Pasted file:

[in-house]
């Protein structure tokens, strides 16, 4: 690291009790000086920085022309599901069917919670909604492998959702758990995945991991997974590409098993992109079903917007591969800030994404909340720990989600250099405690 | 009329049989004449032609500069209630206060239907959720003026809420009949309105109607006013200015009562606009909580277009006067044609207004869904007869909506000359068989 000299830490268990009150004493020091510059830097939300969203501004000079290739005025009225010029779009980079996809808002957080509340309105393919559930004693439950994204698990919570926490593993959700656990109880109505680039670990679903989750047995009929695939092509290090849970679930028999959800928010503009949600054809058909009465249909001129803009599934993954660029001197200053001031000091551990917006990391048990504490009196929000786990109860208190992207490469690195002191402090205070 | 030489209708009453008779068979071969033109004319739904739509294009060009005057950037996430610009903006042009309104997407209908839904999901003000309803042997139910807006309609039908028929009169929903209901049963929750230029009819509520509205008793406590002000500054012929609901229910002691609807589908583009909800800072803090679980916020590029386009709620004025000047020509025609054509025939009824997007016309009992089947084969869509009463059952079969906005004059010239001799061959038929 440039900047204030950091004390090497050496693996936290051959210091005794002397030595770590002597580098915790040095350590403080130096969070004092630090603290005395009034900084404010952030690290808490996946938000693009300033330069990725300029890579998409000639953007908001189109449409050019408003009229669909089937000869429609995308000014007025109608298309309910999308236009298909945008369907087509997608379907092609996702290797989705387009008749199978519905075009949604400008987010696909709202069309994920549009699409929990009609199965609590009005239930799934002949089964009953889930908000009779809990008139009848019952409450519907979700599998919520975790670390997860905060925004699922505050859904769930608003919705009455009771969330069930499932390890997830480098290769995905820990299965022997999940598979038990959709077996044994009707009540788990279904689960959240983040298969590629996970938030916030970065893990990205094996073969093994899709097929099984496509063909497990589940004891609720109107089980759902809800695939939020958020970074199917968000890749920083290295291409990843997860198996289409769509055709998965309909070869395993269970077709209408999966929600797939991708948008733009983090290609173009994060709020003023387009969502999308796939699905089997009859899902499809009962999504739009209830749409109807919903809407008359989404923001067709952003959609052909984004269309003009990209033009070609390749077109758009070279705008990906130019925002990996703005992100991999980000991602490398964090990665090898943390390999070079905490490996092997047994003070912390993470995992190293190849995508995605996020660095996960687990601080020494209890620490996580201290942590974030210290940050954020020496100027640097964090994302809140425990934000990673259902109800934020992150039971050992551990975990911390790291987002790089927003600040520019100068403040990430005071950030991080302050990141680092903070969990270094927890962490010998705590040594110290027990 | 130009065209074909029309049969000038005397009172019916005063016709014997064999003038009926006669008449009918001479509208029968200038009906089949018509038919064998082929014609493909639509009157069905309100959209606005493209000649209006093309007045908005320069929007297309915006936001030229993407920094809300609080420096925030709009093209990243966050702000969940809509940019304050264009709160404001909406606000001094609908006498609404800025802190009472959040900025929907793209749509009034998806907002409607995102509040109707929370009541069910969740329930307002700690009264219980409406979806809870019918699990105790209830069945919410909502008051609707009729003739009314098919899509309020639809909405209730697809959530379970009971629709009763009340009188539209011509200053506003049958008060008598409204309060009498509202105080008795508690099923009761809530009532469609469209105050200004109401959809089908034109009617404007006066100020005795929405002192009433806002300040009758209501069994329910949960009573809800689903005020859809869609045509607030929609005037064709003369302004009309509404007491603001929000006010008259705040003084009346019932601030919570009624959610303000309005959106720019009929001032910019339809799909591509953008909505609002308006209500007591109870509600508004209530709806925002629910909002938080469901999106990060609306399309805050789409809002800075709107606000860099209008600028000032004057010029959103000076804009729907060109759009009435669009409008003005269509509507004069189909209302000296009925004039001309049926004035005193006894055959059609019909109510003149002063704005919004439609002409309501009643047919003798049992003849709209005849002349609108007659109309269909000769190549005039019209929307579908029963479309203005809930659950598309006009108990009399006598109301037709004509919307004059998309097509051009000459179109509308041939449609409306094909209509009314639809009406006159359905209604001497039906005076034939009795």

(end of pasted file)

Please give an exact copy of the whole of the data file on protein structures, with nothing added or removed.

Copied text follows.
[in-house]
């Protein structure tokens, strides 16, 4: 690291009790000086920085022309599901069917919670909604492998959702758990995945991991997974590409098993992109079903917007591969800030994404909340720990989600250099405690 | 009329049989004449032609500069209630206060239907959720003026809420009949309105109607006013200015009562606009909580277009006067044609207004869904007869909506000359068989 000299830490268990009150004493020091510059830097939300969203501004000079290739005025009225010029779009980079996809808002957080509340309105393919559930004693439950994204698990919570926490593993959700656990109880109505680039670990679903989750047995009929695939092509290090849970679930028999959800928010503009949600054809058909009465249909001129803009599934993954660029001197200053001031000091551990917006990391048990504490009196929000786990109860208190992207490469690195002191402090205070 | 030489209708009453008779068979071969033109004319739904739509294009060009005057950037996430610009903006042009309104997407209908839904999901003000309803042997139910807006309609039908028929009169929903209901049963929750230029009819509520509205008793406590002000500054012929609901229910002691609807589908583009909800800072803090679980916020590029386009709620004025000047020509025609054509025939009824997007016309009992089947084969869509009463059952079969906005004059010239001799061959038929 440039900047204030950091004390090497050496693996936290051959210091005794002397030595770590002597580098915790040095350590403080130096969070004092630090603290005395009034900084404010952030690290808490996946938000693009300033330069990725300029890579998409000639953007908001189109449409050019408003009229669909089937000869429609995308000014007025109608298309309910999308236009298909945008369907087509997608379907092609996702290797989705387009008749199978519905075009949604400008987010696909709202069309994920549009699409929990009609199965609590009005239930799934002949089964009953889930908000009779809990008139009848019952409450519907979700599998919520975790670390997860905060925004699922505050859904769930608003919705009455009771969330069930499932390890997830480098290769995905820990299965022997999940598979038990959709077996044994009707009540788990279904689960959240983040298969590629996970938030916030970065893990990205094996073969093994899709097929099984496509063909497990589940004891609720109107089980759902809800695939939020958020970074199917968000890749920083290295291409990843997860198996289409769509055709998965309909070869395993269970077709209408999966929600797939991708948008733009983090290609173009994060709020003023387009969502999308796939699905089997009859899902499809009962999504739009209830749409109807919903809407008359989404923001067709952003959609052909984004269309003009990209033009070609390749077109758009070279705008990906130019925002990996703005992100991999980000991602490398964090990665090898943390390999070079905490490996092997047994003070912390993470995992190293190849995508995605996020660095996960687990601080020494209890620490996580201290942590974030210290940050954020020496100027640097964090994302809140425990934000990673259902109800934020992150039971050992551990975990911390790291987002790089927003600040520019100068403040990430005071950030991080302050990141680092903070969990270094927890962490010998705590040594110290027990 | 130009065209074909029309049969000038005397009172019916005063016709014997064999003038009926006669008449009918001479509208029968200038009906089949018509038919064998082929014609493909639509009157069905309100959209606005493209000649209006093309007045908005320069929007297309915006936001030229993407920094809300609080420096925030709009093209990243966050702000969940809509940019304050264009709160404001909406606000001094609908006498609404800025802190009472959040900025929907793209749509009034998806907002409607995102509040109707929370009541069910969740329930307002700690009264219980409406979806809870019918699990105790209830069945919410909502008051609707009729003739009314098919899509309020639809909405209730697809959530379970009971629709009763009340009188539209011509200053506003049958008060008598409204309060009498509202105080008795508690099923009761809530009532469609469209105050200004109401959809089908034109009617404007006066100020005795929405002192009433806002300040009758209501069994329910949960009573809800689903005020859809869609045509607030929609005037064709003369302004009309509404007491603001929000006010008259705040003084009346019932601030919570009624959610303000309005959106720019009929001032910019339809799909591509953008909505609002308006209500007591109870509600508004209530709806925002629910909002938080469901999106990060609306399309805050789409809002800075709107606000860099209008600028000032004057010029959103000076804009729907060109759009009435669009409008003005269509509507004069189909209302000296009925004039001309049926004035005193006894055959059609019909109510003149002063704005919004439609002409309501009643047919003798049992003849709209005849002349609108007659109309269909000769190549005039019209929307579908029963479309203005809930659950598309006009108990009399006598109301037709004509919307004059998309097509051009000459179109509308041939449609409306094909209509009314639809009406006159359905209604001497039906005076034939009795």